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The science of juggling

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Barry Sperling usually has his hands full. An avid juggler for 16 years, he tosses balls into the air for fun and relaxation, hoping to catch and toss them again."Juggling allows me to be in a different world and forget my troubles," he says. "It's something you can do by yourself. You don't have to have an audience."Mr. Sperling, who lives in Alexandria, is a member of the Fairfax Jugglers. The club typically meets Thursday nights at Key Intermediate School in Springfield.

Though many jugglers never consider the scientific principles governing their activities, mathematics and physics are at the heart of the hobby.

The body has a comfort with the rhythm of juggling, Mr. Sperling says. Objects follow a mathematical curve when they are thrown into the air, and jugglers don't need to look at the entire curve or path of the object. When the juggler looks at the top of the curve, the brain can figure out where the ball or club will come down.

"Good jugglers don't look at their hands at all," Mr. Sperling says. "They never see the catches. They just feel them. If you get really good at it, you can go completely on the feel of it and juggle blindfolded. The hands will make all the adjustments that are necessary."

The mathematical theory of juggling is referred to as siteswap, says Andrew Conway, a former board member of the International Jugglers Association, based in Carrollton, Texas. He lives in Freeport, Grand Bahama.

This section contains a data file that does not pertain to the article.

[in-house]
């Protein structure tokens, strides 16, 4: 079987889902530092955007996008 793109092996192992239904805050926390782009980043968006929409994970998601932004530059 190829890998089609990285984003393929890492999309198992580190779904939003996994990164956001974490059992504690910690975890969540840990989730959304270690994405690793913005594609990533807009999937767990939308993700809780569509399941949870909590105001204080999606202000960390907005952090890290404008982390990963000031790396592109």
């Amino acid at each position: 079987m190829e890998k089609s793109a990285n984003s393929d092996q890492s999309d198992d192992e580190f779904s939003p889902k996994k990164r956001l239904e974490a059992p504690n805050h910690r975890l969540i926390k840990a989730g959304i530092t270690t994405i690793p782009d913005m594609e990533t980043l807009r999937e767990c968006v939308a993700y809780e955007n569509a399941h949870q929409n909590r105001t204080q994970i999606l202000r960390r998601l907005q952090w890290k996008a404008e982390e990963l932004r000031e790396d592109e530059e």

In the late 1980s, jugglers Bruce Tiemann and Bengt Magnusson created a juggling notation based on the changing places of balls when juggling, he says.

Siteswap theory allows strings of numbers to represent a juggling pattern, Mr. Conway says. The number given to a throw is the number of beats later that the ball lands in either hand.

A common three-ball pattern has a siteswap of three (3, 3, 3), he says. When each ball is thrown, it lands three beats later, he says.

In one four-ball pattern, such as 3, 3, 6, the right hand throws a ball that lands three beats later. The left hand throws a ball that lands three beats later, and the right hand throws a ball that lands six beats later. The fourth ball, which previously was thrown by the left hand, would be in the air. Then the pattern repeats, starting with the left hand.

"You can be throwing it under the leg, behind the back, bouncing it off the floor," Mr. Conway says. "It doesn't matter. It's not in the scope of the notation. It's just when it leaves your hand and when it gets back again."

The average of the numbers in the string equals the number of the balls in the pattern, he says.

To test whether a siteswap string is valid, take all the numbers in the string and add zero to the first number, one to the second number and two to the third number. Then divide each number by the amount of the numbers in the string and take the remainders. All of those remainders must be different, he says.